(d) Appropriation for purpose of subsection (a).—To carry out the purposes of subsection (a), the Secretary is authorized to utilize in each fiscal year, beginning with the fiscal year beginning July 1, 1938, a sum not to exceed $4,000,000 of the funds appropriated pursuant to section 1391 of this title, or section 5900 of Title 16, as amended, for such fiscal year. The Secretary shall allocate one-fourth of such sum annually to each of the four laboratories established pursuant to the section.
(e) Report to Congress.—The Secretary shall make a report to Congress at the beginning of each regular session of the activities of, expenditures by, and donations to the laboratories established pursuant to subsection (a).
(f) Appropriation to Secretary of Commerce. There is hereby allocated to the Secretary of Commerce for each fiscal year, beginning with the fiscal year beginning July 1, 1938, out of funds appropriated for such fiscal year prusuant to section 1391 of this title, or section 5900 of Title 16, as amended, the sum of $1,000,000 to be expended for the promotion of sale of farm commodities and products thereof in such shall direct. Of the
allocated under this subsection to the Secretary of Commerce for the fiscal year beginning July 1, 1938, $100,000 shall be devoted to making a survey and investigation of the cause or causes of the reduction in exports of agricultural commodities from the United States, in order to ascertain methods by which the sales in foreign countries of basic agricultural commodities produced in the United States may be increased.
(g) Duty of Secretary.-It shall be the duty of the Secretary to use available funds to stimulate and widen the use of all farm commodities in the United States and to increase in every practical way the flow of such commodities and the products thereof into the markets of the world. (Feb. 16, 1938, 3 p. m., ch. 30, title II, § 202, 52 Stat. 37.)
SUBCHAPTER II-LOANS, PARITY PAYMENTS, CONSUMER SAFE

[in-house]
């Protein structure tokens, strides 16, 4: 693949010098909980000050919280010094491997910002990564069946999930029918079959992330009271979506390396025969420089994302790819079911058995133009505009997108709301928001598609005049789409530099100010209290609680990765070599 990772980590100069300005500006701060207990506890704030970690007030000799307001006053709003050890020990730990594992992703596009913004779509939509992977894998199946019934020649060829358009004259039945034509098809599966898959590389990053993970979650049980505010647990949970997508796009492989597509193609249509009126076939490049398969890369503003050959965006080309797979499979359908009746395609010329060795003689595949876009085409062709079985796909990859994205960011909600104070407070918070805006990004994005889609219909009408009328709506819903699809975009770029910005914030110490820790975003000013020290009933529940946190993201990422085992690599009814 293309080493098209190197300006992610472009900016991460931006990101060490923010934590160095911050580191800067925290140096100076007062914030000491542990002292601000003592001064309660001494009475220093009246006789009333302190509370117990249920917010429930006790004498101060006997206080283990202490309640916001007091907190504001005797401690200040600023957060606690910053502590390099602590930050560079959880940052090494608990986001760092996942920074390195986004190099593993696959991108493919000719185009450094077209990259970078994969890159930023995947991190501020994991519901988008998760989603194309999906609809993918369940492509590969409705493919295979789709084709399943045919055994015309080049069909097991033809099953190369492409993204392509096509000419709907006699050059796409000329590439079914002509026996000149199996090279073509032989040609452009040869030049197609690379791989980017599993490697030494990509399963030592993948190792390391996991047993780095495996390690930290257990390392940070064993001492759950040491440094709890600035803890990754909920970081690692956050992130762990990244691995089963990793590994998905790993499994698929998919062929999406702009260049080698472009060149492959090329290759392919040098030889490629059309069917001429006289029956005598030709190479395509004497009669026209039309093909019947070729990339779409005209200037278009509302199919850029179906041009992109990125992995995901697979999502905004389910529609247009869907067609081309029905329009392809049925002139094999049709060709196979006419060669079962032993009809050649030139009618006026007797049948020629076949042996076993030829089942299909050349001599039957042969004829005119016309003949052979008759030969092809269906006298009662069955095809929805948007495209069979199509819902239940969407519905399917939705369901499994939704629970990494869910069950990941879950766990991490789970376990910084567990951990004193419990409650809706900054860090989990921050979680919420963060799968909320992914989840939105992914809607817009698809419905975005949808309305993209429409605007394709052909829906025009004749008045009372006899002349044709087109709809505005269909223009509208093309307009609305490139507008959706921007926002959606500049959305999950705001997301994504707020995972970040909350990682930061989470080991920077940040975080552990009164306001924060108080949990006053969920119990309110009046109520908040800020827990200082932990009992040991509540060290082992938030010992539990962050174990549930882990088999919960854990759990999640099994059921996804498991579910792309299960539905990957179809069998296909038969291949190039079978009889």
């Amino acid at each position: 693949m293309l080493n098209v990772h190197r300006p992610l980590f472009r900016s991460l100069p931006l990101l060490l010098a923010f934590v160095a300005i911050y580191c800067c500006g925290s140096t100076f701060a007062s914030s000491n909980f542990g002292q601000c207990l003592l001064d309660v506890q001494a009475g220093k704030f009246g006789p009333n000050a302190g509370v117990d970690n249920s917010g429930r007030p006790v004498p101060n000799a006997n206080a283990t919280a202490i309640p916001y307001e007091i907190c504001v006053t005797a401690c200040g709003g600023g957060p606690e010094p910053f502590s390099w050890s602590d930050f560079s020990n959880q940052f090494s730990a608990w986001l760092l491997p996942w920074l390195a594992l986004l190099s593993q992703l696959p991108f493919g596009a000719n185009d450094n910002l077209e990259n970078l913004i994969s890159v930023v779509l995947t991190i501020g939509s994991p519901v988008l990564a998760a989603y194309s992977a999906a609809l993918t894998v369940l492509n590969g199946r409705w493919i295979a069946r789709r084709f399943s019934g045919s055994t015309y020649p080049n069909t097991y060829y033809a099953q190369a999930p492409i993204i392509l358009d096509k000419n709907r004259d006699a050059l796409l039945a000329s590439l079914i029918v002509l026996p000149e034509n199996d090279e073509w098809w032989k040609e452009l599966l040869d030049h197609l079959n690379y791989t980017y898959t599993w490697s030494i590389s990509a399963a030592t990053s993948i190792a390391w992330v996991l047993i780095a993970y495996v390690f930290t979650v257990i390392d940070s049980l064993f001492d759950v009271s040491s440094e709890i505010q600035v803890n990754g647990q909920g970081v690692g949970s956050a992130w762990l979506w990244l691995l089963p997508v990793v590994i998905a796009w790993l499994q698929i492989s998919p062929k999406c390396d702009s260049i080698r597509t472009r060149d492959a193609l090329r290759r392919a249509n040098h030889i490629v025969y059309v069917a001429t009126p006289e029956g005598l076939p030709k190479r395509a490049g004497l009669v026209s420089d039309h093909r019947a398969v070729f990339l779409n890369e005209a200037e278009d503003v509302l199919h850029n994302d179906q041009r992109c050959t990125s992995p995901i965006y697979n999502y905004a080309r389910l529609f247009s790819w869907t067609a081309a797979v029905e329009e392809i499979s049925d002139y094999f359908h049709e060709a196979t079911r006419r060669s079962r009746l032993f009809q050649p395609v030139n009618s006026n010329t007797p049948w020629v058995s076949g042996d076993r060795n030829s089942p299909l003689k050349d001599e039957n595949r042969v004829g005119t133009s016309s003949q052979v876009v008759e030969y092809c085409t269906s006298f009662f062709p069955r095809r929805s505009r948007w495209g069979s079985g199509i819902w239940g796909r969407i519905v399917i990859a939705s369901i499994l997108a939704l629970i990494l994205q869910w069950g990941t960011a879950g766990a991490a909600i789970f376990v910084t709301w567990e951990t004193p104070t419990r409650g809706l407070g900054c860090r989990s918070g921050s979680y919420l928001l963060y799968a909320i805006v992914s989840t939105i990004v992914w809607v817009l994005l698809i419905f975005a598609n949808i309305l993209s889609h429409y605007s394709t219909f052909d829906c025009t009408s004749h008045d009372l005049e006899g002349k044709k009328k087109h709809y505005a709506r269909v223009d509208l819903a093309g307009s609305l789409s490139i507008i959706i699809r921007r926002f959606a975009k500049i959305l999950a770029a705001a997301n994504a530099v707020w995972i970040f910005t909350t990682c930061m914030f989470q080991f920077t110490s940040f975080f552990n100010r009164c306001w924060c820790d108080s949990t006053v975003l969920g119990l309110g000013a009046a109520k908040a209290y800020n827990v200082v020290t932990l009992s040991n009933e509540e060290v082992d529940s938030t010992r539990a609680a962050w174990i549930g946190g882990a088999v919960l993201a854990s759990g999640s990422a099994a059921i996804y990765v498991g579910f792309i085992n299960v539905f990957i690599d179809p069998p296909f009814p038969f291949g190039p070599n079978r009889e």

GUARDS, AND MARKETING QUOTAS
CONSUMER SAFEGUARDS 1301. Definitions-(a) General definitions.—For the purposes of this subchapter and the declaration of policy
(1) "Parity”, as applied to prices for any agricultural commodity, shall be that price for the commodity which will give to the commodity a purchasing power with respect to articles that farmers buy equivalent to the purchasing power of such commodity in the base period; and, in the case of all commodities for which the base period is the period August 1909 to July 1914, which will also reflect current interest payments per acre on farm indebtedness secured by real estate, tax payments per acre on farm real estate, and freight rates, as contrasted with such interest payments, tax payments, and freight rates during the base period. The base period in case of all agricultural commodities except tobacco shall be the period August 1909 to July 1914. In the case of all kinds of tobacco except Burley and flue-cured such base period shall be the period August 1919 to July 1929, and, in the case of Burley and flue-cured tobacco, shall be the period August 1934 to July 1939; except that the August 1919July 1929 base period shall be used in allocating any funds appropriated prior to September 1, 1940.